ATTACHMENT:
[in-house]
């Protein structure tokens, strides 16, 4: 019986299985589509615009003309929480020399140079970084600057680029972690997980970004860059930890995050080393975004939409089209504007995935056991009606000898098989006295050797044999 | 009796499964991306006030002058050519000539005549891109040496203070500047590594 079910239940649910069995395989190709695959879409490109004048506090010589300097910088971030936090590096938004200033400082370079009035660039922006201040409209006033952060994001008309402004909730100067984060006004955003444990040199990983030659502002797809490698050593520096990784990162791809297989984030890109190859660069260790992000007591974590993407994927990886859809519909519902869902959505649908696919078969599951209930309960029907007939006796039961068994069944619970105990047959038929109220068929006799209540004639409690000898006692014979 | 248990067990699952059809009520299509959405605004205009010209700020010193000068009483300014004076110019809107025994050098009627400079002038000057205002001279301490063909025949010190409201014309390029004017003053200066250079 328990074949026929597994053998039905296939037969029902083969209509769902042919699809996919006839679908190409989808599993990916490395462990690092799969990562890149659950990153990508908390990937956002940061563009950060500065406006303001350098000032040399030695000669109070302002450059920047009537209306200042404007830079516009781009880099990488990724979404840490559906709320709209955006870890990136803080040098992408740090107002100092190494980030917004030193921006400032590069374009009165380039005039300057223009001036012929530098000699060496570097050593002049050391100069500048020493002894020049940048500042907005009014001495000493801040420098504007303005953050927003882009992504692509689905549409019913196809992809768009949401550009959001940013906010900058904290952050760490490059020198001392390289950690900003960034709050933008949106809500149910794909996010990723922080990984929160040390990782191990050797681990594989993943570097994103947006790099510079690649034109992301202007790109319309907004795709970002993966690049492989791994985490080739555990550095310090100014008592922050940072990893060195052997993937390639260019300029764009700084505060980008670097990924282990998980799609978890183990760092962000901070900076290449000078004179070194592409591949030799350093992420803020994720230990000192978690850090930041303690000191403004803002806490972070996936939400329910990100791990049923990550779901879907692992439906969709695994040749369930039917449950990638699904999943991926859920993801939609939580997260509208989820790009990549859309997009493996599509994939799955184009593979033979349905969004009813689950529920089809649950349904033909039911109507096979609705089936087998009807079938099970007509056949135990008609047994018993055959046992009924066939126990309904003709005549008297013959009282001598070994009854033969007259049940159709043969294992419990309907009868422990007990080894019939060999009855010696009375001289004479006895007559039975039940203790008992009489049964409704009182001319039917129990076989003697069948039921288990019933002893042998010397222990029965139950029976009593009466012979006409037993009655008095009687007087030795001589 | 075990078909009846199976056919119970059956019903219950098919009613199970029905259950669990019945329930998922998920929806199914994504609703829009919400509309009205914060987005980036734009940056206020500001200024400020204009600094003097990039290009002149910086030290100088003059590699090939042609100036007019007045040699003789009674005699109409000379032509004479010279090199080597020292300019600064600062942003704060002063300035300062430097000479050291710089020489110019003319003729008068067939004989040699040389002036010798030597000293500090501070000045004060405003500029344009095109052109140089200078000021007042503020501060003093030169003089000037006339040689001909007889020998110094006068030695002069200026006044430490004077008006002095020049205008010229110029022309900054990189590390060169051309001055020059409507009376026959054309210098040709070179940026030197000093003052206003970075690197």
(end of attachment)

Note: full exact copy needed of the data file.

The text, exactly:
[in-house]
């Protein structure tokens, strides 16, 4: 019986299985589509615009003309929480020399140079970084600057680029972690997980970004860059930890995050080393975004939409089209504007995935056991009606000898098989006295050797044999 | 009796499964991306006030002058050519000539005549891109040496203070500047590594 079910239940649910069995395989190709695959879409490109004048506090010589300097910088971030936090590096938004200033400082370079009035660039922006201040409209006033952060994001008309402004909730100067984060006004955003444990040199990983030659502002797809490698050593520096990784990162791809297989984030890109190859660069260790992000007591974590993407994927990886859809519909519902869902959505649908696919078969599951209930309960029907007939006796039961068994069944619970105990047959038929109220068929006799209540004639409690000898006692014979 | 248990067990699952059809009520299509959405605004205009010209700020010193000068009483300014004076110019809107025994050098009627400079002038000057205002001279301490063909025949010190409201014309390029004017003053200066250079 328990074949026929597994053998039905296939037969029902083969209509769902042919699809996919006839679908190409989808599993990916490395462990690092799969990562890149659950990153990508908390990937956002940061563009950060500065406006303001350098000032040399030695000669109070302002450059920047009537209306200042404007830079516009781009880099990488990724979404840490559906709320709209955006870890990136803080040098992408740090107002100092190494980030917004030193921006400032590069374009009165380039005039300057223009001036012929530098000699060496570097050593002049050391100069500048020493002894020049940048500042907005009014001495000493801040420098504007303005953050927003882009992504692509689905549409019913196809992809768009949401550009959001940013906010900058904290952050760490490059020198001392390289950690900003960034709050933008949106809500149910794909996010990723922080990984929160040390990782191990050797681990594989993943570097994103947006790099510079690649034109992301202007790109319309907004795709970002993966690049492989791994985490080739555990550095310090100014008592922050940072990893060195052997993937390639260019300029764009700084505060980008670097990924282990998980799609978890183990760092962000901070900076290449000078004179070194592409591949030799350093992420803020994720230990000192978690850090930041303690000191403004803002806490972070996936939400329910990100791990049923990550779901879907692992439906969709695994040749369930039917449950990638699904999943991926859920993801939609939580997260509208989820790009990549859309997009493996599509994939799955184009593979033979349905969004009813689950529920089809649950349904033909039911109507096979609705089936087998009807079938099970007509056949135990008609047994018993055959046992009924066939126990309904003709005549008297013959009282001598070994009854033969007259049940159709043969294992419990309907009868422990007990080894019939060999009855010696009375001289004479006895007559039975039940203790008992009489049964409704009182001319039917129990076989003697069948039921288990019933002893042998010397222990029965139950029976009593009466012979006409037993009655008095009687007087030795001589 | 075990078909009846199976056919119970059956019903219950098919009613199970029905259950669990019945329930998922998920929806199914994504609703829009919400509309009205914060987005980036734009940056206020500001200024400020204009600094003097990039290009002149910086030290100088003059590699090939042609100036007019007045040699003789009674005699109409000379032509004479010279090199080597020292300019600064600062942003704060002063300035300062430097000479050291710089020489110019003319003729008068067939004989040699040389002036010798030597000293500090501070000045004060405003500029344009095109052109140089200078000021007042503020501060003093030169003089000037006339040689001909007889020998110094006068030695002069200026006044430490004077008006002095020049205008010229110029022309900054990189590390060169051309001055020059409507009376026959054309210098040709070179940026030197000093003052206003970075690197």